An officer with the Unique Identification Authority of India (UIDAI), the government authority that runs Aadhaar, initially told The Tribune, "Except the Director-General and I, no third person in Punjab should have a login access to our official portal. Anyone else having access is illegal, and is a major national security breach." However, it later released a statement denying a breach, saying The Tribune's article was "a case of misreporting" and assured that "there has not been any Aadhaar data breach." But in the same statement it admitted that The Tribune report was an "instance of misuse of the grievance redressal search facility," suggesting that sensitive data was in fact accessed. India's Bharatiya Janata Party, one of the country's two major political parties, called The Tribune's report "fake news."
BuzzFeed News got in touch with the person who allegedly sold The Tribune the admin access. The person said that they had paid around $95 for access themselves through a WhatsApp group and was told that they could then create as many usernames and passwords as they wished. Becoming an Aadhaar admin appears to allow you to create other admin accounts, a feature that seems like a fundamental flaw of the system. The person admitted to selling access to seven other people over the last week but said they didn't know they were breaking the law or compromising data security by doing so.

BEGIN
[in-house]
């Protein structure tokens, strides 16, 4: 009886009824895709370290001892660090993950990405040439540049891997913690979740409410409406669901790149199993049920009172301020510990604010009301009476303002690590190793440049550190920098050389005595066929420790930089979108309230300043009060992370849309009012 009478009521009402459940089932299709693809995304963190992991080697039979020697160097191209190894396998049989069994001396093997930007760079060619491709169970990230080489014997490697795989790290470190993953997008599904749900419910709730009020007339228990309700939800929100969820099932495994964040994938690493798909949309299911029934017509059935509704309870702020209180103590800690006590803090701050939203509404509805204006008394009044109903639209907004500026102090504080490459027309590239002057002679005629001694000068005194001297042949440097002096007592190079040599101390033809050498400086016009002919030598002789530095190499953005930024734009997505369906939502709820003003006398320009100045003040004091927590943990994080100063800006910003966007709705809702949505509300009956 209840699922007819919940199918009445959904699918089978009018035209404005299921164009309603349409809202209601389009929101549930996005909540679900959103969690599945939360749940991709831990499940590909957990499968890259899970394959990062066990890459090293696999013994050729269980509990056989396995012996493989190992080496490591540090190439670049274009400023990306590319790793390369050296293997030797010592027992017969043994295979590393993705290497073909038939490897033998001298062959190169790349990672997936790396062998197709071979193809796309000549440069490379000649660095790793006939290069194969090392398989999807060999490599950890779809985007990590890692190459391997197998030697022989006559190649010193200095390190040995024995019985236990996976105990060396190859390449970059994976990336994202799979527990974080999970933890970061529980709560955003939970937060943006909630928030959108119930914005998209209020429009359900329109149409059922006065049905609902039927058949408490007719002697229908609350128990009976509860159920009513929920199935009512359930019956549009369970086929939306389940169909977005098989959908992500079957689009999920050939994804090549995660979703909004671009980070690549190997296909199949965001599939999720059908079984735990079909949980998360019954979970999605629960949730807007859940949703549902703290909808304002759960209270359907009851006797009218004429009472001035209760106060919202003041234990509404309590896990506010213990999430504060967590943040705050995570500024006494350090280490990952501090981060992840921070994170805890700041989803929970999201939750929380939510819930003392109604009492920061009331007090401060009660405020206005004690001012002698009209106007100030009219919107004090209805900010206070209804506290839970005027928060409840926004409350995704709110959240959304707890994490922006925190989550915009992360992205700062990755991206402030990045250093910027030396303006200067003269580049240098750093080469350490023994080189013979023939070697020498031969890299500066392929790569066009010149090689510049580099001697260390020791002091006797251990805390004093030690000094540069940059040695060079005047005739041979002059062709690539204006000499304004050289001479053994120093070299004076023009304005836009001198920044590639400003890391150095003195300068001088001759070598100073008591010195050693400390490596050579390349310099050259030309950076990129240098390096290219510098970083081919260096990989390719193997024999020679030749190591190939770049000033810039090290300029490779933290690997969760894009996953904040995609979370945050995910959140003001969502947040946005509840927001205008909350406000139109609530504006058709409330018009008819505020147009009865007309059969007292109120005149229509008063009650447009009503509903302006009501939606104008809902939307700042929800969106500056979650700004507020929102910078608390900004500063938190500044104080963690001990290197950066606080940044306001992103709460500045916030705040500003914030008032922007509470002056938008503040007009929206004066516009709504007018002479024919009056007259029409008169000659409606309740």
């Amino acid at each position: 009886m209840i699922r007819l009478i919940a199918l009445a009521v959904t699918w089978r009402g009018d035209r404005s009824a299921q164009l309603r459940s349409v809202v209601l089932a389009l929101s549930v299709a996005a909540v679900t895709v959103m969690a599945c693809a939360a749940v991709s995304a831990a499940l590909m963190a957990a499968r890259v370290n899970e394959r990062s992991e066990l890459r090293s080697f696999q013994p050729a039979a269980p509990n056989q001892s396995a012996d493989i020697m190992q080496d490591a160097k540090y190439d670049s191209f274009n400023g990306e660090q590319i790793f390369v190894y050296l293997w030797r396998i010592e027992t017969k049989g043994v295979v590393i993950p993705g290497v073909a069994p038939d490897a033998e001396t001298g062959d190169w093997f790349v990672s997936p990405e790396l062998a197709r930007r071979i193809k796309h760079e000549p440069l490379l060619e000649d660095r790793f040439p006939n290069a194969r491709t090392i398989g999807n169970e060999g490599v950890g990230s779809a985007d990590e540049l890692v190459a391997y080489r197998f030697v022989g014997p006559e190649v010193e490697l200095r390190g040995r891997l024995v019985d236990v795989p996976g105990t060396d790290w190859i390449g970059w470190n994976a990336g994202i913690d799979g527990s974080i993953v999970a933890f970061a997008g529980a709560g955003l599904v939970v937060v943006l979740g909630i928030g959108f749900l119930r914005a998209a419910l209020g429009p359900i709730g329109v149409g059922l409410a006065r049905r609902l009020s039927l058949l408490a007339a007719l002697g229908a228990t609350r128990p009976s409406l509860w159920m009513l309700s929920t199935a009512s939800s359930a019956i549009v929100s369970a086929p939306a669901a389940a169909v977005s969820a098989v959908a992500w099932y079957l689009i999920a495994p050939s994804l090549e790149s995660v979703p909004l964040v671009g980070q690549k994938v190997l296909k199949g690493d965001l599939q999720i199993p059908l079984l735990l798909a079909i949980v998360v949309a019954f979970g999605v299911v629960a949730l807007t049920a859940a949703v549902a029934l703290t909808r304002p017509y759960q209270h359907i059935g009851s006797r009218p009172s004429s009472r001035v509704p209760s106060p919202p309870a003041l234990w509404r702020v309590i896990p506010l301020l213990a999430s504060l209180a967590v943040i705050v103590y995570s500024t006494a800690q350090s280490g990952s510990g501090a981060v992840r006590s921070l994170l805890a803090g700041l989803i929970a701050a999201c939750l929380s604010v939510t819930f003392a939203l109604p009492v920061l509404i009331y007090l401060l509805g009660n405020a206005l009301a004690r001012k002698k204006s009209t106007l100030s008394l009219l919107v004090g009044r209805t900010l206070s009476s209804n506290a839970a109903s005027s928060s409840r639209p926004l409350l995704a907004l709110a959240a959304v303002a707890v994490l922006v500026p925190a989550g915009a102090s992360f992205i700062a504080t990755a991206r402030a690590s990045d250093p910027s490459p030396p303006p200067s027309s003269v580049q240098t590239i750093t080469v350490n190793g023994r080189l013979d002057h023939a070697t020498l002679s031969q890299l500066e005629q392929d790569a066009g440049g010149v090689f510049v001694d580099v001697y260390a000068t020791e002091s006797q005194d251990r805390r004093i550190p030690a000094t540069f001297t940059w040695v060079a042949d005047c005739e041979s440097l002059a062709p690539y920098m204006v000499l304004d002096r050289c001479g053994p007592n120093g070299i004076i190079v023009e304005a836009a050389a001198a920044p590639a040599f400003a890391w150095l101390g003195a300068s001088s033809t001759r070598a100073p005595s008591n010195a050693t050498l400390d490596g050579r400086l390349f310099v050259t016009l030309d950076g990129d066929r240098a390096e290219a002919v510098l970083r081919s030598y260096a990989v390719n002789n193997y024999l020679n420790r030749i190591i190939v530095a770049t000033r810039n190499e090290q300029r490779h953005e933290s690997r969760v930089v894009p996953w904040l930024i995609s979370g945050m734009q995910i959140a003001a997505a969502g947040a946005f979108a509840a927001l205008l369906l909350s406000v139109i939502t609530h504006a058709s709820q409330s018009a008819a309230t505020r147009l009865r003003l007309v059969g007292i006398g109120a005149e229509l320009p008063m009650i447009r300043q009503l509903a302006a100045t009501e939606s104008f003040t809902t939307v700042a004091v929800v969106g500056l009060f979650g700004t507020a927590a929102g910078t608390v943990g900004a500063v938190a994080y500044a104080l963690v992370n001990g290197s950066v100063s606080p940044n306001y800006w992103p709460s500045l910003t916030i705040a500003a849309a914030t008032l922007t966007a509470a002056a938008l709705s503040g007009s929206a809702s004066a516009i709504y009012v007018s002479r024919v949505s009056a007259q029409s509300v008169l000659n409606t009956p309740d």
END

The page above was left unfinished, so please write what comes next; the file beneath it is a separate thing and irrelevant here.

Many have been critical of the database, data from which has been exposed before, for its lack of security and this alleged breach has just added fuel to the fire. Meghnad S, spokesperson for India's online SpeakForMe.in movement, told BuzzFeed News, "In its hurry to make Aadhaar mandatory and not ensuring data safety, the government has allowed shady vendors to exploit this data for their own gains."